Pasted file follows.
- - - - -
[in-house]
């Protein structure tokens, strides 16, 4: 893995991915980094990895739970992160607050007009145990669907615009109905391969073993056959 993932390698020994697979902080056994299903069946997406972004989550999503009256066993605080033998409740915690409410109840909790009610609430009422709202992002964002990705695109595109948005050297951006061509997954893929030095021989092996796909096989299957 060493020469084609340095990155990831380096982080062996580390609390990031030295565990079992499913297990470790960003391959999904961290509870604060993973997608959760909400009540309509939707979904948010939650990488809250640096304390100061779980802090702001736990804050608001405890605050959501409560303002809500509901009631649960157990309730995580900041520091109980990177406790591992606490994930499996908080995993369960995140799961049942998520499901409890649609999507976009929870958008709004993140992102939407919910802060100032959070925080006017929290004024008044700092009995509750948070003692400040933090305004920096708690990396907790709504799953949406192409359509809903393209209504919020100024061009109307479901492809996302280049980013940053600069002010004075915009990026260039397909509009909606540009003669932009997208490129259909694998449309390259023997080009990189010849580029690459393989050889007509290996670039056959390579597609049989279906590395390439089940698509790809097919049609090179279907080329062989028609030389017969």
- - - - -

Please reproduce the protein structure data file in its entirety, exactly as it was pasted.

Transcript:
[in-house]
């Protein structure tokens, strides 16, 4: 893995991915980094990895739970992160607050007009145990669907615009109905391969073993056959 993932390698020994697979902080056994299903069946997406972004989550999503009256066993605080033998409740915690409410109840909790009610609430009422709202992002964002990705695109595109948005050297951006061509997954893929030095021989092996796909096989299957 060493020469084609340095990155990831380096982080062996580390609390990031030295565990079992499913297990470790960003391959999904961290509870604060993973997608959760909400009540309509939707979904948010939650990488809250640096304390100061779980802090702001736990804050608001405890605050959501409560303002809500509901009631649960157990309730995580900041520091109980990177406790591992606490994930499996908080995993369960995140799961049942998520499901409890649609999507976009929870958008709004993140992102939407919910802060100032959070925080006017929290004024008044700092009995509750948070003692400040933090305004920096708690990396907790709504799953949406192409359509809903393209209504919020100024061009109307479901492809996302280049980013940053600069002010004075915009990026260039397909509009909606540009003669932009997208490129259909694998449309390259023997080009990189010849580029690459393989050889007509290996670039056959390579597609049989279906590395390439089940698509790809097919049609090179279907080329062989028609030389017969």